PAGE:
Music Biz Headlines, April 30, 2018

Abba readies new songs, art orgs urged to be harassment-free, and Donovan Woods dazzles. Also in the headlines today are Sc Mira, Rolling Blackouts Coastal Fever, Continental Baths, Rich Aucoin, Derek Smalls Niia, politically incorrect classics, Fools Tongue, SJO, and Linton Kwesi Johnson.




Music Biz Headlines, April 30, 2018

By Kerry Doole

Canadian officials say arts orgs must be harassment-free to get funding

The Department of Canadian Heritage and the Canada Council for the Arts have requested that arts organizations that apply for funding have a no tolerance policy on harassment in place –   Karen Bliss, Billboard

Abba announce first new songs for 35 years

The Swedish four-piece takes to Instagram to chat-up two new tracks that will form part of an ‘avatar tour project’ –  Alex Needham, The Guardian

Donovan Woods's Danforth show was like a heartfelt hug

The Sarnia-born folk musician's stellar set provided some comfort to Torontonians reeling from the van attack –  Rachna Kaur, NOW

Deadly pop from Sc Mira

The Winnipeg indie rock band releases the Drug Warm Coma album. –  Erin Lebar, Winnipeg Free Press

Rolling Blackouts Coastal Fever making a big long name for themselves Down Under

Melbourne serves up another winner with this guitar-driven quintet playing the Garrison on May 8 –  Ben Rayner, Toronto Star


Sex, disco and fish on acid: how Continental Baths became the world's most influential gay club

Mick Jagger, Andy Warhol and Alfred Hitchcock all frequented the decadent New York bathhouse – as did the police who constantly raided it –  Sam Davies, The Guardian

Rich Aucoin bike blog #3: Gallup to Tucumcari, NM

"We no longer have a monoculture. The viral videos of late-aughts were the last vestiges of ubiquitous shared experience" –  Rich Aucoin, The Coast

The Last Word: Spinal Tap's Derek Smalls on avoiding impotence and what Napoleon taught him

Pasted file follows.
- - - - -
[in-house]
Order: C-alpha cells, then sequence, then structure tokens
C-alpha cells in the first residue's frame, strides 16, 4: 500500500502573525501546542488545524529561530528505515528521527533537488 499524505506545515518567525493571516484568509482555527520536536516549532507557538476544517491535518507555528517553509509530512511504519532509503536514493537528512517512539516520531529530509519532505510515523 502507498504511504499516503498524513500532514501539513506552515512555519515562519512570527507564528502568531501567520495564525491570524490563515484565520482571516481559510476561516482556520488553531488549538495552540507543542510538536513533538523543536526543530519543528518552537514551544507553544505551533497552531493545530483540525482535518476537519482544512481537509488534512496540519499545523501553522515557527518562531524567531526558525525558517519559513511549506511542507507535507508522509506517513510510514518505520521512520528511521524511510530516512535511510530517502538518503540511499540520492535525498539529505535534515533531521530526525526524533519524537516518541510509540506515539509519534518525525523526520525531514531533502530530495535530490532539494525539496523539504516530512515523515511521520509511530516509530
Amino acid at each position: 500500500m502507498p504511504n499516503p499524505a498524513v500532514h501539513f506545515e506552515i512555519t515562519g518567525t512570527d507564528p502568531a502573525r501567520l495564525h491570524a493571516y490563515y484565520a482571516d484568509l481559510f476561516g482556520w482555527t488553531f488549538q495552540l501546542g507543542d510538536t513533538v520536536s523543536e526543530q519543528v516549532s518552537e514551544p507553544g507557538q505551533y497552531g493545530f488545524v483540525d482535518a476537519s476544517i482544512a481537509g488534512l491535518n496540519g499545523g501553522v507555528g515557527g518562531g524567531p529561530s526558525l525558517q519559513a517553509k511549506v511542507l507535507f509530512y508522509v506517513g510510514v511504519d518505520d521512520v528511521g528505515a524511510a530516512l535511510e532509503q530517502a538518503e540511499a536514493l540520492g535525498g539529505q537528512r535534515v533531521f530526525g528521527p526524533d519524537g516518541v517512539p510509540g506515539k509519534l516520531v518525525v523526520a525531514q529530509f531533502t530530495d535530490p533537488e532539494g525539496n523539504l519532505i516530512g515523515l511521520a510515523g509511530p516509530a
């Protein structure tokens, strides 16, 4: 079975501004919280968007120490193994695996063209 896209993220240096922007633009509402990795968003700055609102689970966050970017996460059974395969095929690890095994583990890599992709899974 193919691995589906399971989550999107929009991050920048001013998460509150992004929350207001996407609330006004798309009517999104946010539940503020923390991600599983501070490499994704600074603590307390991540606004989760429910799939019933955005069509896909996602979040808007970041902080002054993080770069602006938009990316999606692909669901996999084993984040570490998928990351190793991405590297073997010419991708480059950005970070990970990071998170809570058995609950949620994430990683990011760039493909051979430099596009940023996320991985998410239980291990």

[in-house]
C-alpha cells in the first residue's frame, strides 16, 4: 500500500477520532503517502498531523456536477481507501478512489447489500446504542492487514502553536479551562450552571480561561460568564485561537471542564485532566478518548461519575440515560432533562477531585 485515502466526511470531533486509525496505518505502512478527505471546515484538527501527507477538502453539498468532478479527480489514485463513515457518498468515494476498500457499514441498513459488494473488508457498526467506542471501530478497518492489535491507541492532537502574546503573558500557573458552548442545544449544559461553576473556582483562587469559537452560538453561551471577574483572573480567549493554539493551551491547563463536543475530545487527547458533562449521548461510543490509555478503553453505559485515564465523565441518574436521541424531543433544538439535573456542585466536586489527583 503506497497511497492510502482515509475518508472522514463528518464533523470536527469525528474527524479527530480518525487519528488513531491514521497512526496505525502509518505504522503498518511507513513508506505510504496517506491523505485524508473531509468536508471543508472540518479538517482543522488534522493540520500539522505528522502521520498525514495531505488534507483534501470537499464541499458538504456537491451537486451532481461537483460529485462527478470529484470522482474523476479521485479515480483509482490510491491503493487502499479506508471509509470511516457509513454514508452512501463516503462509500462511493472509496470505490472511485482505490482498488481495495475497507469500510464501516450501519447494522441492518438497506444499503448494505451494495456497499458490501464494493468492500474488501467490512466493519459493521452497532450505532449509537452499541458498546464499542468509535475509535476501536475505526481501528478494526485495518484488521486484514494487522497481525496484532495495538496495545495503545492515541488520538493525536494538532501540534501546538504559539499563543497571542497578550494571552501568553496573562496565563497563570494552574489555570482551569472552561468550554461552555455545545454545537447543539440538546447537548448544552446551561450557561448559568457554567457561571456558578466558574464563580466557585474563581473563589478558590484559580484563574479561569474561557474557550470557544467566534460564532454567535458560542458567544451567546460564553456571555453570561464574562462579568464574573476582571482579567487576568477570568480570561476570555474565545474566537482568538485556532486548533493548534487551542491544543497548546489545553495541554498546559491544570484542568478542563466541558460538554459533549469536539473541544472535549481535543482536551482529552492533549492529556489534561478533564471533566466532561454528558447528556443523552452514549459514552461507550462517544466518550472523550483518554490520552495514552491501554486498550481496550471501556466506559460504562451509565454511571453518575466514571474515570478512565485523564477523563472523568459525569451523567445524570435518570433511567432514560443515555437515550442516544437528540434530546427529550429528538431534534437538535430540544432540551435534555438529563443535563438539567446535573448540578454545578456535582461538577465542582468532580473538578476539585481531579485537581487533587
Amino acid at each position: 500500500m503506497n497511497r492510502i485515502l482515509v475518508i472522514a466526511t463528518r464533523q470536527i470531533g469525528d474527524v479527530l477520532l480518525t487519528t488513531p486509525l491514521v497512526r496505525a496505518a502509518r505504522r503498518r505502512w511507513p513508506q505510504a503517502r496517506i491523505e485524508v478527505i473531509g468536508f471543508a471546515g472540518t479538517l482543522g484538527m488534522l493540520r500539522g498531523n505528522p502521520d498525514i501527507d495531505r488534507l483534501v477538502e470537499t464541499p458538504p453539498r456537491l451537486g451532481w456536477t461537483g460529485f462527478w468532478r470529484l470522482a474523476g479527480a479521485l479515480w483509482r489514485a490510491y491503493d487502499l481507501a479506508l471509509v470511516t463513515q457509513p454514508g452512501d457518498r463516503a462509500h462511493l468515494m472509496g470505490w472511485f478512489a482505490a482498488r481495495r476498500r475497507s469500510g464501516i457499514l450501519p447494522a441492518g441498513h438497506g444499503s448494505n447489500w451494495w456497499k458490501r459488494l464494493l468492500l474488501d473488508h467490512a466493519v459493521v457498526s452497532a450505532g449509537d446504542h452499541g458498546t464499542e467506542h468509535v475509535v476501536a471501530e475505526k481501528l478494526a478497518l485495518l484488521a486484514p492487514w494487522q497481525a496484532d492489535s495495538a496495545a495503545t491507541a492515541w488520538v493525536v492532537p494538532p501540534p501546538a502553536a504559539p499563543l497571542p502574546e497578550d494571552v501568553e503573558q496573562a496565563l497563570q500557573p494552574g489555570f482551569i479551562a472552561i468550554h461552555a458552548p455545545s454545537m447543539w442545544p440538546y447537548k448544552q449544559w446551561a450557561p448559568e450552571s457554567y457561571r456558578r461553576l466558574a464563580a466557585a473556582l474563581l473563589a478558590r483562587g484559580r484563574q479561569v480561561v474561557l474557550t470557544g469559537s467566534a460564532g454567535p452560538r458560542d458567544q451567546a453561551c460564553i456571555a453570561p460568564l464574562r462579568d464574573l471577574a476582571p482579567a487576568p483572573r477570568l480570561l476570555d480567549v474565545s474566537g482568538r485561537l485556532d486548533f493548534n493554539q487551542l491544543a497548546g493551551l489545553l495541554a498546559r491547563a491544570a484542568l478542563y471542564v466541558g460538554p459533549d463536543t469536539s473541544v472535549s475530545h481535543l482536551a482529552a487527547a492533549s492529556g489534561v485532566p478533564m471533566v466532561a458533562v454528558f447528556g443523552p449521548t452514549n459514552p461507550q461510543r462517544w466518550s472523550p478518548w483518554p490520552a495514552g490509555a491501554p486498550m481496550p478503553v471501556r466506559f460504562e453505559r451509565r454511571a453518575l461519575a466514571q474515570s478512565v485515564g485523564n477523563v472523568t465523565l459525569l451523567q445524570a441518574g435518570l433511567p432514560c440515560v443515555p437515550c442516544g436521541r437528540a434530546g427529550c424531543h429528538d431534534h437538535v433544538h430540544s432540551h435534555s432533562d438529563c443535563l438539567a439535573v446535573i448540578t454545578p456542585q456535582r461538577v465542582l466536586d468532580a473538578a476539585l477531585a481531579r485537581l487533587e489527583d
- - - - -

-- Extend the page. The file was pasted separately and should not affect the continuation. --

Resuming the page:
With his first solo album, 'Smalls Change,' out now, the fictional bassist reflects on his life journey so far –  Kory Grow, Rolling Stone

Niia took her time to find her own voice

It took the celebrated singer several years to get used to the idea that music could be a way of connecting with other people –   Kate Wilson, Georgia Straight

Politically incorrect songs that'd be wildly controversial today

Unsurprisingly, the list of 20 includes Stones classic "Brown Sugar"  –  USA Today

Linton Kwesi Johnson: ‘It was a myth that immigrants didn’t want to fit into British society. We weren’t allowed’

As the Jamaican-born dub poet reflects on decades of race relations in the UK, from the Brixton riots to Windrush, he says young black men carry knives out of fear, and questions how much progress we have made since his time as a teenage Black Panther –  Decca Aitkenhead, The Guardian

Thinking person's rock band Fool's Tongue continues to evolve

If Sky is Fools Tongue's more concerted effort at a contemporary spin on rock trends, it's still a thinking person's rock unit –  Roger Levesque, Edmonton Journal


The Saskatoon Jazz Orchestra Getz its man

Stanley Gayetski, as he was known to his parents, was born in 1927 in Philadelphia. He was a straight-A student but took an instant liking to the sax at 13 and dropped out of school at one point. The SJO pays tribute to the jazz great  –  Cam Fuller, Saskatoon Star-Phoenix

Big Boi

Big Boi


CNE Bandshell Gets Big Boi, Sloan, Big Wreck And More For Throwback Summer Concerts

The headliners tie together the Toronto waterfront series' '90s and 2000s revival theme, while contemporary acts like MacKenzie Porter, Ruby Waters, Tynomi Banks and more will keep things current.

Toronto's CNE Bandshell concert series is leaning into big nostalgia this summer, with major '90s and 2000s acts headlining the throwback-themed lineup.

OutKast rapper Big Boi, Canadian-American rock band Big Wreck, and east coasters Sloan are leading the summer music programming at the Canadian National Exhibition, a major entertainment fair that takes over the Exhibition Place grounds every August.

keep readingShow less